If you were leading an innovative business transformation initiative in your organisation and had the choice between developing a complex technology of high business value per user but having a lower user base or a simpler technology of lower business value per user but having a wider user base, which option would you select?
The choice is never easy. However, it could determine the speed of technology adoption in your organisation. I have had the privilege of being involved in both scenarios, which have heavily influenced my thinking and corporate strategy.
More than 20 years ago, when I was working at Airbus on creating the A380 aircraft, I helped develop software that automatically generated manufacturing instructions for robots based on the part's design. The software was a technological success that automated a business process and resulted in significant time savings per use, realising cost savings for the Company. The only caveat was that due to the product complexity, the software developers ended up being the primary end users, leading to the software being regarded as an adoption failure.
Having learnt this lesson on A380, we made increasing the software user base a business requirement whilst designing the software architecture for the subsequent aircraft, the Airbus A400M. The software for the same application was simplified to make it more business user friendly, resulting in widespread adoption. Features that resulted in all-or-nothing benefits were removed and gave a chance for the end users to reap micro benefits, even in situations where full exploitation of software automation was not possible.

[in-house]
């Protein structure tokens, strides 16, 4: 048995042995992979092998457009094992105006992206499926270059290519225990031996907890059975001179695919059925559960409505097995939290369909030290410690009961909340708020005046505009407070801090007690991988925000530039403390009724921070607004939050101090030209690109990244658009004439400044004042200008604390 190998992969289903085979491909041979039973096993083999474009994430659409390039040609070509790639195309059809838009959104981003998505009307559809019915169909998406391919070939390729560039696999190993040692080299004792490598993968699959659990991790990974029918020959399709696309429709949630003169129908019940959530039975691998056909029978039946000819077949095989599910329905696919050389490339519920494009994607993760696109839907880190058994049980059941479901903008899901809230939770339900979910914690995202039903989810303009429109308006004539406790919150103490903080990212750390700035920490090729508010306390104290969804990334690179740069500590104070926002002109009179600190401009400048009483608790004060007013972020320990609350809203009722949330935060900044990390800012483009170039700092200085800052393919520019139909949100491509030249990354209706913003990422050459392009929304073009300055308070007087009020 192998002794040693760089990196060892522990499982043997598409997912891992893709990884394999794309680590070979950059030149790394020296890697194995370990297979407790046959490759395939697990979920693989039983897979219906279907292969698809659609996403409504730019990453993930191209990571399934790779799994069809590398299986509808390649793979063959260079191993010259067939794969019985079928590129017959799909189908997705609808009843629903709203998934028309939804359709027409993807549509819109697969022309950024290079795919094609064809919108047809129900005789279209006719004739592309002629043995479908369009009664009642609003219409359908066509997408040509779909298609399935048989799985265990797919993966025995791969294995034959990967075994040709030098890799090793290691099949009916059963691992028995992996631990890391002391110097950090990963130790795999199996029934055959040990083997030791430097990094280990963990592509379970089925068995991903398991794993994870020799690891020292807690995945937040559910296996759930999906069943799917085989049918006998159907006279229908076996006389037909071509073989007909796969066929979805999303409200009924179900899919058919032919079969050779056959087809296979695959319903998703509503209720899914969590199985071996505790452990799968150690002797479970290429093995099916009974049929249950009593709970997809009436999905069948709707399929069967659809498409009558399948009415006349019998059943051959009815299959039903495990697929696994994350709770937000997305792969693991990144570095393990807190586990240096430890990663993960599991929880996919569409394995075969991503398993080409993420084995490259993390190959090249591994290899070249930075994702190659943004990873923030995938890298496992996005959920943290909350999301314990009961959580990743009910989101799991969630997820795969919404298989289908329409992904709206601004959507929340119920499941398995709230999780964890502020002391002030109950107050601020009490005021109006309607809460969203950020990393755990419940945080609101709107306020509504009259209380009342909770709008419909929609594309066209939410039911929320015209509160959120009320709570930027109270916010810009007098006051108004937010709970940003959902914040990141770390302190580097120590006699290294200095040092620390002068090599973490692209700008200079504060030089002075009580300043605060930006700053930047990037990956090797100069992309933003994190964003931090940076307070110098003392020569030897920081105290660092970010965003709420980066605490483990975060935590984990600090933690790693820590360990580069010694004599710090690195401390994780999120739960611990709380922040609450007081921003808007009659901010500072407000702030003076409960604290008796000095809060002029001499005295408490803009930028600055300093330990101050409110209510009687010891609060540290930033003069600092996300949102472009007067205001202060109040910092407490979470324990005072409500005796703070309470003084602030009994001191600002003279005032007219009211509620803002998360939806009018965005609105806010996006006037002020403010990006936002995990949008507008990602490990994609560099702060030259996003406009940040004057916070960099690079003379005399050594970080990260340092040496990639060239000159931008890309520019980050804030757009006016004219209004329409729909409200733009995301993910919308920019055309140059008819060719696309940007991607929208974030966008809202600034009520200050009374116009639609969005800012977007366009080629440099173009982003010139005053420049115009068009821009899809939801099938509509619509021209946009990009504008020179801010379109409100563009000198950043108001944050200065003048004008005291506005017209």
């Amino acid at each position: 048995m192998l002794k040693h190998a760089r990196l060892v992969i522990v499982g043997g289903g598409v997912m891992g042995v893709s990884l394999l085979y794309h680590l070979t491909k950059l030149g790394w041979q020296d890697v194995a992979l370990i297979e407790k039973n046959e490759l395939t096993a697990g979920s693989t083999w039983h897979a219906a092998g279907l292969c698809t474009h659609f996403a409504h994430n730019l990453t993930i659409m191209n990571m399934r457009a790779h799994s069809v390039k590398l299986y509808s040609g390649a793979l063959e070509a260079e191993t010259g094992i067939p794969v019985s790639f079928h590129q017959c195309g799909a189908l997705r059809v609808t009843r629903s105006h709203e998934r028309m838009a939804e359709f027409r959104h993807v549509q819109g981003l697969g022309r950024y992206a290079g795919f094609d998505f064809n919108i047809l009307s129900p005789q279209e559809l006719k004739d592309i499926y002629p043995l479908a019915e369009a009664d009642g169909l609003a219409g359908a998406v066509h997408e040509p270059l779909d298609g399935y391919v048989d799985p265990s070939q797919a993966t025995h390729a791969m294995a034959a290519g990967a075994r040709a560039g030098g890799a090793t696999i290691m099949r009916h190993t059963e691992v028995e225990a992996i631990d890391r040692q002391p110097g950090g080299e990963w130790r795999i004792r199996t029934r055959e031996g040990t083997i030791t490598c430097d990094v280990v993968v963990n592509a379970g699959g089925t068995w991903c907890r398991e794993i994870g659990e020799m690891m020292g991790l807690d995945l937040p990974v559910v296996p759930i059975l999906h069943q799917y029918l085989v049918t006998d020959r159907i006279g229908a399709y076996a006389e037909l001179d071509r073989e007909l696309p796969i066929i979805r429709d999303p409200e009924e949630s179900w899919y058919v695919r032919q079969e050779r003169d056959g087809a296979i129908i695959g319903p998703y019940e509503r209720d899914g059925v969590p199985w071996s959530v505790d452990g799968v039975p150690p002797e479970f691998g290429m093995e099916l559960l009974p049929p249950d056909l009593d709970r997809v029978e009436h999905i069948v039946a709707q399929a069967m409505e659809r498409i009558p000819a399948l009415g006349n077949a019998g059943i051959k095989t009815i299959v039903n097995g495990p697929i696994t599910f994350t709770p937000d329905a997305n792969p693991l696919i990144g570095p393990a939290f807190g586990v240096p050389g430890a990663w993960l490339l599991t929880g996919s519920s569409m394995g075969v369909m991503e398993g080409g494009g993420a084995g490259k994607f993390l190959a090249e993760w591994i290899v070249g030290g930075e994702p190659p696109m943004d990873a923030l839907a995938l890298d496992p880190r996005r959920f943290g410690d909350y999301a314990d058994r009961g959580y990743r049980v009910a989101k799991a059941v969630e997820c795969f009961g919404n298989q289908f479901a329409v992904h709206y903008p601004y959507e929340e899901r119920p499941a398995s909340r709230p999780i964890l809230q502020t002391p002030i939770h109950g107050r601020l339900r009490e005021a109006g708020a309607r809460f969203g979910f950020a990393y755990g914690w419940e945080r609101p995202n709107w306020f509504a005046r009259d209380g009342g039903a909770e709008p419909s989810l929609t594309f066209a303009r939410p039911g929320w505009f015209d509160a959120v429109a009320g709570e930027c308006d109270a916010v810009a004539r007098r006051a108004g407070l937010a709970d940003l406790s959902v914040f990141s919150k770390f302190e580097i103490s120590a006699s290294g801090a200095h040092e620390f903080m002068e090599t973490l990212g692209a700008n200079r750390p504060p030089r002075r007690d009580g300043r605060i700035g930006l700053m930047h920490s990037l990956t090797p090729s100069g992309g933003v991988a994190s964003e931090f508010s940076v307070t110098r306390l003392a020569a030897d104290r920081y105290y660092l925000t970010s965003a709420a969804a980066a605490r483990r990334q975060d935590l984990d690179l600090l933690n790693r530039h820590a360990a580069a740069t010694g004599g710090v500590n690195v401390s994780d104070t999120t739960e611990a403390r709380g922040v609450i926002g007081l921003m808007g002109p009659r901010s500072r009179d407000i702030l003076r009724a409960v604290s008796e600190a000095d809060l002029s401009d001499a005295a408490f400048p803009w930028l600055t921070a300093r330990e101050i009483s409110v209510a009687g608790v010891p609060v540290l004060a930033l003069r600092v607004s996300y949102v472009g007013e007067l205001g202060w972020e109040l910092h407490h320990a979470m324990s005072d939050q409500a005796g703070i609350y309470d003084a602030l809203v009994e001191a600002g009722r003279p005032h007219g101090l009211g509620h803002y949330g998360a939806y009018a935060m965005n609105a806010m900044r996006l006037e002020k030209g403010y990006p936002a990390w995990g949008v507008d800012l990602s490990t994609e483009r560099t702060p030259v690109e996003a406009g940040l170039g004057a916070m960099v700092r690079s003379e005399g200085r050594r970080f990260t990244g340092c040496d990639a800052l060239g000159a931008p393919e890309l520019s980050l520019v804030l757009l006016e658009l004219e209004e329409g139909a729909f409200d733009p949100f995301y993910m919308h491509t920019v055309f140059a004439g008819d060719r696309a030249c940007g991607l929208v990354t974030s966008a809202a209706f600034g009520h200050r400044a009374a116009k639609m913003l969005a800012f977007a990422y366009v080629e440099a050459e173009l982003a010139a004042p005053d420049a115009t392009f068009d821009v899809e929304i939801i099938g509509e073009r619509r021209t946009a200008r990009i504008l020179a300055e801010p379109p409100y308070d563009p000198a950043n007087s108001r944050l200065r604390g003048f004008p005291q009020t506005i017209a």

The increased adoption of simplified software created an increasing community of technology evangelists who helped to identify further opportunities to make business processes more efficient, leading to cost and time savings.
The community aspect of technology creation has an amazing leveraging effect.
I am now seeing a similar trend in the industry with AI adoption. Many companies are exploring the latest and greatest AI algorithms and trying to automate the entire business process with AI. The AI skills and the data literacy to undertake complex digital transformation don't yet exist in these organisations. This leads to a gap in communication and expectation, which could eventually lead to failure in AI adoption.
Conversely, organisations focusing on increasing digital skills while initially choosing simpler AI use cases are co-creating inclusive community-based technology.
The ROI of initial AI projects is an increase in data and AI literacy across the community.
This creates a community of technology evangelists who go on to identify further digital transformation opportunities to make business processes more efficient, realising significant cost and time savings.
So, to answer my original question, technology that is co-created by involving a community of business and technical users has a higher chance of delivering value resulting in successful business adoption.
Creating or leveraging a community of practice is the secret sauce for successful technology adoption.
Written By, Kiran Krishnamurthy CEO, Intellium AI